Be sure to check out your local water district’s website and learn the details of the water that you are so accustomed to accessing with such ease. You may be surprised to learn about water projects happening in your area, or contamination that must be dealt with.

    Investigating your local water | Enlighten Together
    Adrift, Stelmaria, Bear987 and 2 others thanked this post.



  2. #2

    Good point. We take our tap water - or how healthy it actually is; for granted. Perhaps my latent paranoia has something to do with this, but I buy bottled water. To drink, that is. I use tap water to cook food and wash my hands and such.

  3. #3

    I use a water pitcher filter from ZeroWater. I fill it up, let it drip down through the filter & it tastes so different than tap water. Coffee & tea tastes way better without the chlorine & other stuff. I can tell when it's time to change the filter, after a few weeks it starts tasting like tap water. The filters aren't cheap but it's worth the money. I've used other brands but supposedly the ZeroWater filters out more junk than the others; IF the labels on the filters are actually accurate. I have one pitcher at work & one at home.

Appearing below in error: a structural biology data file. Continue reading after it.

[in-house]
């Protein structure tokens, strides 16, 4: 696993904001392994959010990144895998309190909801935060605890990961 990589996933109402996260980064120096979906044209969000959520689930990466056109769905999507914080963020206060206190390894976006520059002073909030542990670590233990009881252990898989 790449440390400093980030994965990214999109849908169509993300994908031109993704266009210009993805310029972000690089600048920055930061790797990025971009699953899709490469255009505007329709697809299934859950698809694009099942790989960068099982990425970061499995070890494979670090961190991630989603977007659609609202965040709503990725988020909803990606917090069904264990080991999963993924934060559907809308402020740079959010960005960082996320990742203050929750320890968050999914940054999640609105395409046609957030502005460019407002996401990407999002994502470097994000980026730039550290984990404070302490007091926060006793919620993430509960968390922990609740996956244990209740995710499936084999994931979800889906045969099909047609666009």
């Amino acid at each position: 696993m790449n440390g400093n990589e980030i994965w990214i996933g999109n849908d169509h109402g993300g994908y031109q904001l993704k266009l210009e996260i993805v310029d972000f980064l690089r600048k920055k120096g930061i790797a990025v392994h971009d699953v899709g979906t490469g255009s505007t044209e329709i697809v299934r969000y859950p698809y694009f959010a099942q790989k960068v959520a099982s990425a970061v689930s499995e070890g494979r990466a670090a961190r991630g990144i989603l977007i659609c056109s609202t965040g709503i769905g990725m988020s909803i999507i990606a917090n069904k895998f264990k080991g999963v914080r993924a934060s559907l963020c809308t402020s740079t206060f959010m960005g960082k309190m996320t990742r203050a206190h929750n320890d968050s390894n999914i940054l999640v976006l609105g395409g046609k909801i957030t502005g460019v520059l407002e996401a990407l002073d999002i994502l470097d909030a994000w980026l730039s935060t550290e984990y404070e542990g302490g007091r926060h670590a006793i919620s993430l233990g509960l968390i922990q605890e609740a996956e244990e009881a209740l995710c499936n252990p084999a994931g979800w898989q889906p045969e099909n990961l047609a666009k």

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  5. #4

    The water we get is from Lake Michigan. It's' common knowledge that fish contaminate it by pissing in it, that's why I only drink rain water.
    Just_Some_Guy thanked this post.

  6. #5

    You should not forget tho, that it is natural for water to contain a certain amount of minerals etc(Our body needs theese minerals, and our natural source for theese minerals is normal water).
    So completly clean water is probably not as healthy as the water that occurs more naturally.